PARKER, Colo. -- Parker Police say mental illness is a growing problem in the city as well as the country as a whole, and they have the numbers to prove it.
The Parker Police Department is averaging between 230 to 280 mental health holds a year. In the last four years, the number of mental illness calls that Parker police officers respond to have increased by 24 percent.
“One in five adults will experience a mental health episode this year alone,” said Parker Police Detective Tyler Herman.
“Mental illness is present and we need to address those folks the same way we address anybody else, but we need to be more effective doing that,” said Herman.
The department has now added certified clinician Jennifer Fierberg to assist officers during mental illness calls.
“People are very open to talking with me. I differentiate myself as not an officer, but a clinician there to help them,” said Fierberg.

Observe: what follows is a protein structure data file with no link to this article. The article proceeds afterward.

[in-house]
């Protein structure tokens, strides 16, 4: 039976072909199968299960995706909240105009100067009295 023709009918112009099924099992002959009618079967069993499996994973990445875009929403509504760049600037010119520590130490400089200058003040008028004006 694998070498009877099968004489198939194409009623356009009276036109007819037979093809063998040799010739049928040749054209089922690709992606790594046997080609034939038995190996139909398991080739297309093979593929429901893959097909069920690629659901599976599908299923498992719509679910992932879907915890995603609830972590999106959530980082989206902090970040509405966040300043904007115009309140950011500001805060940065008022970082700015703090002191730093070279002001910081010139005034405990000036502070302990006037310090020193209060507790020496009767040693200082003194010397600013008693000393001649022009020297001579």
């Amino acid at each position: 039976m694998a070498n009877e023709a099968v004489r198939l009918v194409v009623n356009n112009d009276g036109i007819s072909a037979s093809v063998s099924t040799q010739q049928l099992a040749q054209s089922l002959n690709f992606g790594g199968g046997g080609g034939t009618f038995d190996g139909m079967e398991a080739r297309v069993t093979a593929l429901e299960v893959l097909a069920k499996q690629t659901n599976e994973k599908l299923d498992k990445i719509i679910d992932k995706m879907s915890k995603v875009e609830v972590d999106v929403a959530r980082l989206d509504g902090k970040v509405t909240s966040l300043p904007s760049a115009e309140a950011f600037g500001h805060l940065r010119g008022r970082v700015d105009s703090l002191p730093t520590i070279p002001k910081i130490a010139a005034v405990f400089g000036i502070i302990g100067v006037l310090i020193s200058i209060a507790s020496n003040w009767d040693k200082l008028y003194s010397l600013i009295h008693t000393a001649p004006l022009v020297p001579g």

The majority of Parker PD officers are certified to handle mental illness calls, but clinicians can take the call further than an officer can by providing help now instead of hours later.
“We are experiencing more mental illness than ever and it's going untreated. A lot of insurance companies are blocking barrier to treatment,” said Fierberg.
The program is only four days old, but detective Herman is hoping it has a long-term impact.
“What we are here to do is to ensure that they get the help that they need at the time that they needed it,” said Herman.
In 2014, the parker Police Department responded to 208 mental illness-related calls. That number increased to 226 by the next year. In 2016, the number of mental-illness-related calls to the department jumped to 262 and that number is projected to rise to 264 in 2017. So far this year, officers have responded to 88 mental illness-related calls.